05 Sep 2022

We’d like to congratulate Liz Truss on her successful election as leader of the Conservative Party and appointment as Prime Minister. We’re ready to work with Liz and the Secretary of State for Health and Social Care to ensure the profession, the NHS and the health of the nation are made a priority.

Dietetics and the NHS are at a crossroads and it is vital that our new Prime Minister seizes the opportunity to deliver the real change needed to rectify many of the issues facing the profession and the wider British public.

Here’s what we need:

1. Cost of Living – families need affordable access to good food

Many people are struggling to feed their families. A study by the Food Foundation indicated that more than one in five households have had to decide between heating their homes or eating. It is important that the Government works to ensure that everyone across the UK has access to healthy affordable food that meets their nutritional needs to live a full and healthy life.

These are not small challenges and the BDA is ready to work with the new Prime Minister and her Secretary of State for Health and Social Care to solve them. We’re already working with charities like Barnardo’s through our Let’s Get Cooking programme to help give people the confidence and skills they need to get hands-on in the kitchen and make healthier food choices throughout their lives. However, without Government intervention to ensure families have access to food this will not be enough.

2. Solving the NHS Challenges – Dietitians are part of the solution

The Health and Social Care Committee’s report, published in July showed us that almost every healthcare profession is facing shortages, and this includes dietetics. The outcome of this is a workforce that is overworked and exhausted, with two million full-time equivalent days in August 2021 lost due to sickness including anxiety, stress, depression or other psychiatric illnesses. Many are considering leaving professions that are their calling, which places further pressure on the already under resourced workforce.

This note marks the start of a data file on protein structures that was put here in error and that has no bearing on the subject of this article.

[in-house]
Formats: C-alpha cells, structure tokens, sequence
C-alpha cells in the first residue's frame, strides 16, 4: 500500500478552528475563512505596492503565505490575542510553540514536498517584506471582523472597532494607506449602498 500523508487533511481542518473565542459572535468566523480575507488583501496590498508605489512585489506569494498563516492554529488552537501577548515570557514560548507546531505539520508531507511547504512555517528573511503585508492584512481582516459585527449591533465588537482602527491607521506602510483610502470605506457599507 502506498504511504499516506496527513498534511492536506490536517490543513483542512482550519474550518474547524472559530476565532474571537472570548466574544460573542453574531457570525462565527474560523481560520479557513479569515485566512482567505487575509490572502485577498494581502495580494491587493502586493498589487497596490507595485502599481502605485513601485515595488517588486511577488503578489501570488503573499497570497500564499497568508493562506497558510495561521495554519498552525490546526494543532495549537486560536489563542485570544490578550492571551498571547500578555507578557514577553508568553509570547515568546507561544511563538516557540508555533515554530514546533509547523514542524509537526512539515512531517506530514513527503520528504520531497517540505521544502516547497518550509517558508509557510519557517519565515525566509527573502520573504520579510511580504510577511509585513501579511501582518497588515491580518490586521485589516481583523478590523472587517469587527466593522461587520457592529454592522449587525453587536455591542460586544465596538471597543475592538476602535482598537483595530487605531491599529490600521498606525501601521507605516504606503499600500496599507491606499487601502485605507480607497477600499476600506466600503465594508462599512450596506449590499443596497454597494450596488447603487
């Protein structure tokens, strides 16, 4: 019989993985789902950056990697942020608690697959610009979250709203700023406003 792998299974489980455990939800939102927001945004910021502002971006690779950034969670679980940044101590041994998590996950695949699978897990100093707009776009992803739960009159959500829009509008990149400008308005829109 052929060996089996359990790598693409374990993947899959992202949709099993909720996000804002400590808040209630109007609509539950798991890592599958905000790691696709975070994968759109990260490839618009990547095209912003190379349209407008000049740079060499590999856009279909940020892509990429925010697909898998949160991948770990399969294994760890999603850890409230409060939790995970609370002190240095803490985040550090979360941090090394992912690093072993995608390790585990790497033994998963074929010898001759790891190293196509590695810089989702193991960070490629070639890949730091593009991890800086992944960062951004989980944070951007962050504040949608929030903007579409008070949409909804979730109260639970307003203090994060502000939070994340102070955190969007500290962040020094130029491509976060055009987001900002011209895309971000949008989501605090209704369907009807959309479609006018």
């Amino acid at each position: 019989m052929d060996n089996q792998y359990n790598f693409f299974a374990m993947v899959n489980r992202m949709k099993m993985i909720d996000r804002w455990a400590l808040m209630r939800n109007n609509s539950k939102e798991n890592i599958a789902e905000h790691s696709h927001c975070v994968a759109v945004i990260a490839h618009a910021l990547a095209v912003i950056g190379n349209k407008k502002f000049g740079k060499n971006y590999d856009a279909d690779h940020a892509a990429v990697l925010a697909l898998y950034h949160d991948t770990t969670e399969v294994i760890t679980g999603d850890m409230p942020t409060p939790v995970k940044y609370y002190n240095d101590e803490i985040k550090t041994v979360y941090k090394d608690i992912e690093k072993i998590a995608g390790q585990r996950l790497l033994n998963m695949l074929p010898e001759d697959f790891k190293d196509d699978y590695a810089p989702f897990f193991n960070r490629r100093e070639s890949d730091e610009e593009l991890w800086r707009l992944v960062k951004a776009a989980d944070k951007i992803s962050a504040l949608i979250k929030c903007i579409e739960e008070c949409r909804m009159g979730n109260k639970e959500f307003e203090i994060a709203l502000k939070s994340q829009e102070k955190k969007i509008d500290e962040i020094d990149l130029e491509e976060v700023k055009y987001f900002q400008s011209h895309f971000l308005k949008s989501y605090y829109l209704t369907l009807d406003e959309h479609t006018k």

This doesn’t just effect NHS professionals but also impacts the UK public as a whole. Without adequate staffing, the NHS cannot tackle the backlog caused by the Covid-19 pandemic. We have longer waiting times and patients not receiving the care and attention that they need. The Committee was not wrong when it stated that the “NHS and the social care sector are facing the greatest workforce crisis in their history”.

Dietitians and the dietetic support workforce are an integral part of the solution to this backlog and the wider profession as a whole. From preventative care keeping people out of hospital, to treatment and recovery, Allied Health Professions help to relieve the pressures facing our NHS and deliver the best possible health outcomes for the public.

3. Workforce development – it’s not just about doctors and nurses

Within the workforce we’ve been calling on the Government to make the necessary changes to career pathways, staffing numbers, and embedding dietetics across Health and Social Care. While we welcome the previous administrations increase in the number of courses available to dietitians the work in this field has not gone far enough.

Our own survey into the dietetic workforce in 2020 showed that more staff and resources were needed to support dietitians in delivering their vital work. By giving more resources, training and responsibility to dietitians, such as independent prescribing rights, the new Prime Minister can ensure that the dietitians and the dietetic support workforce can deliver the services needed to keep the UK healthy.

We’re keen to work with the new Prime Minister and her Government on these issues and more, to ensure that we have a healthy profession, healthy NHS, and a healthy United Kingdom.

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